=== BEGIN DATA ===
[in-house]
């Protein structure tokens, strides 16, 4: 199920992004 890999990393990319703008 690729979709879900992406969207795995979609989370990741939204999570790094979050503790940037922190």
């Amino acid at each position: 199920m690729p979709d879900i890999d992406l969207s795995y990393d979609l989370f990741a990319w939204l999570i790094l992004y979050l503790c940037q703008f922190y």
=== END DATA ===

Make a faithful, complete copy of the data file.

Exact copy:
[in-house]
């Protein structure tokens, strides 16, 4: 199920992004 890999990393990319703008 690729979709879900992406969207795995979609989370990741939204999570790094979050503790940037922190």
């Amino acid at each position: 199920m690729p979709d879900i890999d992406l969207s795995y990393d979609l989370f990741a990319w939204l999570i790094l992004y979050l503790c940037q703008f922190y």